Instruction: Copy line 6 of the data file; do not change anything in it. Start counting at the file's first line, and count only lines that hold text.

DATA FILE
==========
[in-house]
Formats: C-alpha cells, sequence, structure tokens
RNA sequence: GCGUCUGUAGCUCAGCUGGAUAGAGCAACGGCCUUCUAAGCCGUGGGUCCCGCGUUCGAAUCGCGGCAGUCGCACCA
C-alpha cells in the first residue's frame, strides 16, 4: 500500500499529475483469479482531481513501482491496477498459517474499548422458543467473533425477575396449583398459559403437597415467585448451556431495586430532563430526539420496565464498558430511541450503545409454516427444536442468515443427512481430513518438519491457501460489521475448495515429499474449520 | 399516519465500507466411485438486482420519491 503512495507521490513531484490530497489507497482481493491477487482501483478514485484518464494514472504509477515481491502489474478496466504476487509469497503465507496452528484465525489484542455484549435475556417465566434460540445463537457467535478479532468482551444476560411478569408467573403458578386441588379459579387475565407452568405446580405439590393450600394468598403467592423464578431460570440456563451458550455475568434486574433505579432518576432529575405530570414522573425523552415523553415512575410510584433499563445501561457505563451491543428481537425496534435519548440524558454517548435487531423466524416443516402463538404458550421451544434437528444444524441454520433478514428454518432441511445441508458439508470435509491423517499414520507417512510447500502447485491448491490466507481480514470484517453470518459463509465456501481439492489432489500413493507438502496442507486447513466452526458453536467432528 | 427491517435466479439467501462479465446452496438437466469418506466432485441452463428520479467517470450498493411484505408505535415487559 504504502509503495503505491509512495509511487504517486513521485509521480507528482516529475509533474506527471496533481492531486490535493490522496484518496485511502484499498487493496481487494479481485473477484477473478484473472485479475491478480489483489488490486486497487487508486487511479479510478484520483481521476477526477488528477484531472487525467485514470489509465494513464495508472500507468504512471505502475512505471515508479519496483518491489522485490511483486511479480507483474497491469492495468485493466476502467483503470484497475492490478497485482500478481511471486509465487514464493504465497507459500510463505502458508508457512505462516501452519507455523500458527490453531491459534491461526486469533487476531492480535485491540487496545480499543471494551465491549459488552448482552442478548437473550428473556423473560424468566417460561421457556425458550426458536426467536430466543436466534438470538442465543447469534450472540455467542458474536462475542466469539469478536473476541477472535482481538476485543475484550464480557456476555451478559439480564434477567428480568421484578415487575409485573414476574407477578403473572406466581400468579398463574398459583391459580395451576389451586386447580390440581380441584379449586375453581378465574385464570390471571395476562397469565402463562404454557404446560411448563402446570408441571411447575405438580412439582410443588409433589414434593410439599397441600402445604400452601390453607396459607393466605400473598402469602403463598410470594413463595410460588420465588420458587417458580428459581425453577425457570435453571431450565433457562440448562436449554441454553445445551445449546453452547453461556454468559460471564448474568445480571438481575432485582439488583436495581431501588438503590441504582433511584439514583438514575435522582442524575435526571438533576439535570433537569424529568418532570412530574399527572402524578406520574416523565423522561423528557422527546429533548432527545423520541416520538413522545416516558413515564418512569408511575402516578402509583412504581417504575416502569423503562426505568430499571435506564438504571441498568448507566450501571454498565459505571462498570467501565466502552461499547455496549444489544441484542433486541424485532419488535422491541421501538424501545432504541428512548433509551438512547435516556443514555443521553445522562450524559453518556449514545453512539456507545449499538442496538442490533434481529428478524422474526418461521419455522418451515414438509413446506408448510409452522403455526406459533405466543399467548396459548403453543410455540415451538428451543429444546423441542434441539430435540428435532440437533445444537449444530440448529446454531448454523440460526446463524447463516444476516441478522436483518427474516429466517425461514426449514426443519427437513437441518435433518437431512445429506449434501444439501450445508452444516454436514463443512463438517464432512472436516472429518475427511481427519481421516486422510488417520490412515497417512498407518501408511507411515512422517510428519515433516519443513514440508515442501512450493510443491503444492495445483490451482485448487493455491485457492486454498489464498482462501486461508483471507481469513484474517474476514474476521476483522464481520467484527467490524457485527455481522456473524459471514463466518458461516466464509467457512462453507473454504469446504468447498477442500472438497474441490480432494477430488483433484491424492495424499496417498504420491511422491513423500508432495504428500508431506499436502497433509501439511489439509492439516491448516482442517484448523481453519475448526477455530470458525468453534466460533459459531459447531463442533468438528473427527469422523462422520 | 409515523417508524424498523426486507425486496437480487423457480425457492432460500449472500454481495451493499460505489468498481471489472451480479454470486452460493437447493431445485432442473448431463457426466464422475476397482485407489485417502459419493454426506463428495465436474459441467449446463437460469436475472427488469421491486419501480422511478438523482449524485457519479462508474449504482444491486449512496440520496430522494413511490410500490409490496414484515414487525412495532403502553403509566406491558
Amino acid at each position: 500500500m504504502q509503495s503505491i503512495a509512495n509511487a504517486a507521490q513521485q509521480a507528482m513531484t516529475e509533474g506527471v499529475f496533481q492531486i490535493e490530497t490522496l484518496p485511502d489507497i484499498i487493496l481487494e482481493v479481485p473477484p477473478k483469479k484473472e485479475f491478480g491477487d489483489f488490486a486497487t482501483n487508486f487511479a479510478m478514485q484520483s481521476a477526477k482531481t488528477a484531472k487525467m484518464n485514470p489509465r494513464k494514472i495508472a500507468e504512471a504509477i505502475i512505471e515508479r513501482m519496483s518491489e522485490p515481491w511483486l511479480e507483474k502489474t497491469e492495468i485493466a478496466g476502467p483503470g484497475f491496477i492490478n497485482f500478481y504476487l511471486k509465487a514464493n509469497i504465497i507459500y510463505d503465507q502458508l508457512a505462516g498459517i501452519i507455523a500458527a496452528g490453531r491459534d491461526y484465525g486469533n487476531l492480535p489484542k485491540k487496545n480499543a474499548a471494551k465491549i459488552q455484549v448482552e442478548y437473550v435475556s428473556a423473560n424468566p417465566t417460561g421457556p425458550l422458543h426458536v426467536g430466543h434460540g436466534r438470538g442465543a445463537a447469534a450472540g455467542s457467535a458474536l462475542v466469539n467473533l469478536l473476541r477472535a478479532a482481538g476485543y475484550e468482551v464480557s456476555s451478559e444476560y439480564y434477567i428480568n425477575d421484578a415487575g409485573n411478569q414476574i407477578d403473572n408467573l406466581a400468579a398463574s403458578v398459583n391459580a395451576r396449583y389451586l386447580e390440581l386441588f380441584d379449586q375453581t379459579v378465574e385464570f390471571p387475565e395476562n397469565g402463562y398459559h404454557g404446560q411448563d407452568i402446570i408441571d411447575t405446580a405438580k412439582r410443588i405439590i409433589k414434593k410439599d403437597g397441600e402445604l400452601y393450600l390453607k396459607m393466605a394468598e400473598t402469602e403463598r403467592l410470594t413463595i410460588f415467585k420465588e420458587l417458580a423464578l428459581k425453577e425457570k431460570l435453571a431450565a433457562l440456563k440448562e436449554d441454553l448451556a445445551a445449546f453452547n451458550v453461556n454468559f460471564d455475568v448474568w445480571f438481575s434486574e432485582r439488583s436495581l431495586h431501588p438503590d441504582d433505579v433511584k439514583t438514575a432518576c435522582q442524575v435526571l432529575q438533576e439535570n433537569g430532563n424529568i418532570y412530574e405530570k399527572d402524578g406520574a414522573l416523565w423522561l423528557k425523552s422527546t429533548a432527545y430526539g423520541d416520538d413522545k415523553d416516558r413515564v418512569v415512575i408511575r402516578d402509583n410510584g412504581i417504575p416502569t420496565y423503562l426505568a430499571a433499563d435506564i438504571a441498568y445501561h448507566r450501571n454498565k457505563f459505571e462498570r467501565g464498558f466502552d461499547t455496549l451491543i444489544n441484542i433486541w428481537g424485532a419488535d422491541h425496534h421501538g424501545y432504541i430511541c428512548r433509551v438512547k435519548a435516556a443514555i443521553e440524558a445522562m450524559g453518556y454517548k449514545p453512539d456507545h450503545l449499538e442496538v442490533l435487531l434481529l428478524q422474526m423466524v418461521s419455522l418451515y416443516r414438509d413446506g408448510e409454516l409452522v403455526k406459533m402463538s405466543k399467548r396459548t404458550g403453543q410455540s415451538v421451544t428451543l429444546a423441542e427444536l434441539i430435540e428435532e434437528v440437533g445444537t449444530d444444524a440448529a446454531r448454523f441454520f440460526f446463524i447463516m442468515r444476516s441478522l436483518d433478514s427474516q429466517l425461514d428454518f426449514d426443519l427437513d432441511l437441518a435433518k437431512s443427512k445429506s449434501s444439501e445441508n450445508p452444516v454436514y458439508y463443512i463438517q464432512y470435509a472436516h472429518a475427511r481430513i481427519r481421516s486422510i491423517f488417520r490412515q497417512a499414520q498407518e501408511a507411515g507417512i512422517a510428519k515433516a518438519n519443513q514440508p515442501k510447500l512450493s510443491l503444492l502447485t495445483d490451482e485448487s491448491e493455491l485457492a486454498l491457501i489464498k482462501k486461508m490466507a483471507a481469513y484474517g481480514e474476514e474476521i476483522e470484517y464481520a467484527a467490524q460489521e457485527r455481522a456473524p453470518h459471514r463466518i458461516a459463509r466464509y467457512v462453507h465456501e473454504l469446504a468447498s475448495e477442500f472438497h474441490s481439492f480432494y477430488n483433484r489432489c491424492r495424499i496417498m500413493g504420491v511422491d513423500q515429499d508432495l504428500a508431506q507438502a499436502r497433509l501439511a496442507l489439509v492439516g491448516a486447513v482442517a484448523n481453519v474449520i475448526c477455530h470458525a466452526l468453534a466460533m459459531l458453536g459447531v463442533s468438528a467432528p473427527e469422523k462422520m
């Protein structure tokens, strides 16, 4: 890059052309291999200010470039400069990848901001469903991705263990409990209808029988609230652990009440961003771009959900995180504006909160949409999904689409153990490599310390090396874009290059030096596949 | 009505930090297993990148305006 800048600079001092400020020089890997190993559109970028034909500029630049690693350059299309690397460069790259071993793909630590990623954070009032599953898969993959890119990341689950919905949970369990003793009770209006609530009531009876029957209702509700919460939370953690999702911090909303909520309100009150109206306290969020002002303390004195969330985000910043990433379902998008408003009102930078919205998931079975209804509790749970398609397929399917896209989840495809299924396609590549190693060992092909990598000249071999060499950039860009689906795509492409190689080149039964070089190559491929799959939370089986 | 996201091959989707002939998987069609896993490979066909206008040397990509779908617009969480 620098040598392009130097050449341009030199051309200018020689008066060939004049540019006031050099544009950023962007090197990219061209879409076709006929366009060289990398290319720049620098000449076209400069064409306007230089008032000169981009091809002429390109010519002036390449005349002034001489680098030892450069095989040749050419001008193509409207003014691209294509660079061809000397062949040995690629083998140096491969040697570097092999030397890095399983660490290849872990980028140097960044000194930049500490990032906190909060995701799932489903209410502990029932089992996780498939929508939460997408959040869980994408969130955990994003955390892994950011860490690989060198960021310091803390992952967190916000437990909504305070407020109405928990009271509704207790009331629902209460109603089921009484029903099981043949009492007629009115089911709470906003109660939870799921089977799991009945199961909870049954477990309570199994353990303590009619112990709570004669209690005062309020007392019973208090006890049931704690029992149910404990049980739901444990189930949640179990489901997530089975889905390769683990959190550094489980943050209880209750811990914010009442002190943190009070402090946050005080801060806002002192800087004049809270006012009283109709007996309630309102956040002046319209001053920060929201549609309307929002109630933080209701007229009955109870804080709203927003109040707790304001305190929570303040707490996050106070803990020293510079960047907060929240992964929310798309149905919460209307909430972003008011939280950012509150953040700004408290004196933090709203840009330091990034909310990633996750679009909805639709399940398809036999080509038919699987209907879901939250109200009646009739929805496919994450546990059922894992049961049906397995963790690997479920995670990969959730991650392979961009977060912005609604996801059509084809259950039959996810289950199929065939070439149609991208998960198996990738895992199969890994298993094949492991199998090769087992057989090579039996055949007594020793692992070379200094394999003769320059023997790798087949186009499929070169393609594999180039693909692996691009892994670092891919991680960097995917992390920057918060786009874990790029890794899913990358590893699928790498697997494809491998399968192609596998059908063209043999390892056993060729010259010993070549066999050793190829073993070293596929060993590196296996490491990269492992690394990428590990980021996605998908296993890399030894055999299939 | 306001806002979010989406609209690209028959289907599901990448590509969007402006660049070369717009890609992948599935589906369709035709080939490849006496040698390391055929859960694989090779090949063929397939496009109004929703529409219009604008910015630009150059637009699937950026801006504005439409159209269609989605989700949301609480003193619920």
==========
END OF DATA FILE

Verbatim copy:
């Protein structure tokens, strides 16, 4: 890059052309291999200010470039400069990848901001469903991705263990409990209808029988609230652990009440961003771009959900995180504006909160949409999904689409153990490599310390090396874009290059030096596949 | 009505930090297993990148305006 800048600079001092400020020089890997190993559109970028034909500029630049690693350059299309690397460069790259071993793909630590990623954070009032599953898969993959890119990341689950919905949970369990003793009770209006609530009531009876029957209702509700919460939370953690999702911090909303909520309100009150109206306290969020002002303390004195969330985000910043990433379902998008408003009102930078919205998931079975209804509790749970398609397929399917896209989840495809299924396609590549190693060992092909990598000249071999060499950039860009689906795509492409190689080149039964070089190559491929799959939370089986 | 996201091959989707002939998987069609896993490979066909206008040397990509779908617009969480 620098040598392009130097050449341009030199051309200018020689008066060939004049540019006031050099544009950023962007090197990219061209879409076709006929366009060289990398290319720049620098000449076209400069064409306007230089008032000169981009091809002429390109010519002036390449005349002034001489680098030892450069095989040749050419001008193509409207003014691209294509660079061809000397062949040995690629083998140096491969040697570097092999030397890095399983660490290849872990980028140097960044000194930049500490990032906190909060995701799932489903209410502990029932089992996780498939929508939460997408959040869980994408969130955990994003955390892994950011860490690989060198960021310091803390992952967190916000437990909504305070407020109405928990009271509704207790009331629902209460109603089921009484029903099981043949009492007629009115089911709470906003109660939870799921089977799991009945199961909870049954477990309570199994353990303590009619112990709570004669209690005062309020007392019973208090006890049931704690029992149910404990049980739901444990189930949640179990489901997530089975889905390769683990959190550094489980943050209880209750811990914010009442002190943190009070402090946050005080801060806002002192800087004049809270006012009283109709007996309630309102956040002046319209001053920060929201549609309307929002109630933080209701007229009955109870804080709203927003109040707790304001305190929570303040707490996050106070803990020293510079960047907060929240992964929310798309149905919460209307909430972003008011939280950012509150953040700004408290004196933090709203840009330091990034909310990633996750679009909805639709399940398809036999080509038919699987209907879901939250109200009646009739929805496919994450546990059922894992049961049906397995963790690997479920995670990969959730991650392979961009977060912005609604996801059509084809259950039959996810289950199929065939070439149609991208998960198996990738895992199969890994298993094949492991199998090769087992057989090579039996055949007594020793692992070379200094394999003769320059023997790798087949186009499929070169393609594999180039693909692996691009892994670092891919991680960097995917992390920057918060786009874990790029890794899913990358590893699928790498697997494809491998399968192609596998059908063209043999390892056993060729010259010993070549066999050793190829073993070293596929060993590196296996490491990269492992690394990428590990980021996605998908296993890399030894055999299939 | 306001806002979010989406609209690209028959289907599901990448590509969007402006660049070369717009890609992948599935589906369709035709080939490849006496040698390391055929859960694989090779090949063929397939496009109004929703529409219009604008910015630009150059637009699937950026801006504005439409159209269609989605989700949301609480003193619920």